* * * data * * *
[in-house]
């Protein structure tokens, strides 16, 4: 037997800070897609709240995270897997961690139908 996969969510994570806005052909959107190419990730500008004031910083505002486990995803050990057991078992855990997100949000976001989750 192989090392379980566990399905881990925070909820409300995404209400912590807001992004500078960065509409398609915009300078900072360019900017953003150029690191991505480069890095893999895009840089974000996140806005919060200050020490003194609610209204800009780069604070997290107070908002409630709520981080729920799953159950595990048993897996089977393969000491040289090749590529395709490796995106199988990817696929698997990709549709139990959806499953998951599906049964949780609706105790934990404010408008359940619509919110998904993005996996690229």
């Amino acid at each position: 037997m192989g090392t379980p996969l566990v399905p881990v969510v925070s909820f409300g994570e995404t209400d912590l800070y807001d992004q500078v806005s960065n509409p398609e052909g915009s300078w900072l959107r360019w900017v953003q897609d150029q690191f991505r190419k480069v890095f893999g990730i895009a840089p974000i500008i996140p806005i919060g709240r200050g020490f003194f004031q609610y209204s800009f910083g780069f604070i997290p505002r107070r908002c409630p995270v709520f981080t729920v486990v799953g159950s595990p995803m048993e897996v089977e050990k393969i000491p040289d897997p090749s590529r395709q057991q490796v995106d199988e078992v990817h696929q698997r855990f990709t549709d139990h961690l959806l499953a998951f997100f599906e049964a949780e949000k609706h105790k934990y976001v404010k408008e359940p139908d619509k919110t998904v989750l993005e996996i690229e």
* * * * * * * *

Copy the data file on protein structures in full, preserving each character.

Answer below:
[in-house]
């Protein structure tokens, strides 16, 4: 037997800070897609709240995270897997961690139908 996969969510994570806005052909959107190419990730500008004031910083505002486990995803050990057991078992855990997100949000976001989750 192989090392379980566990399905881990925070909820409300995404209400912590807001992004500078960065509409398609915009300078900072360019900017953003150029690191991505480069890095893999895009840089974000996140806005919060200050020490003194609610209204800009780069604070997290107070908002409630709520981080729920799953159950595990048993897996089977393969000491040289090749590529395709490796995106199988990817696929698997990709549709139990959806499953998951599906049964949780609706105790934990404010408008359940619509919110998904993005996996690229």
């Amino acid at each position: 037997m192989g090392t379980p996969l566990v399905p881990v969510v925070s909820f409300g994570e995404t209400d912590l800070y807001d992004q500078v806005s960065n509409p398609e052909g915009s300078w900072l959107r360019w900017v953003q897609d150029q690191f991505r190419k480069v890095f893999g990730i895009a840089p974000i500008i996140p806005i919060g709240r200050g020490f003194f004031q609610y209204s800009f910083g780069f604070i997290p505002r107070r908002c409630p995270v709520f981080t729920v486990v799953g159950s595990p995803m048993e897996v089977e050990k393969i000491p040289d897997p090749s590529r395709q057991q490796v995106d199988e078992v990817h696929q698997r855990f990709t549709d139990h961690l959806l499953a998951f997100f599906e049964a949780e949000k609706h105790k934990y976001v404010k408008e359940p139908d619509k919110t998904v989750l993005e996996i690229e």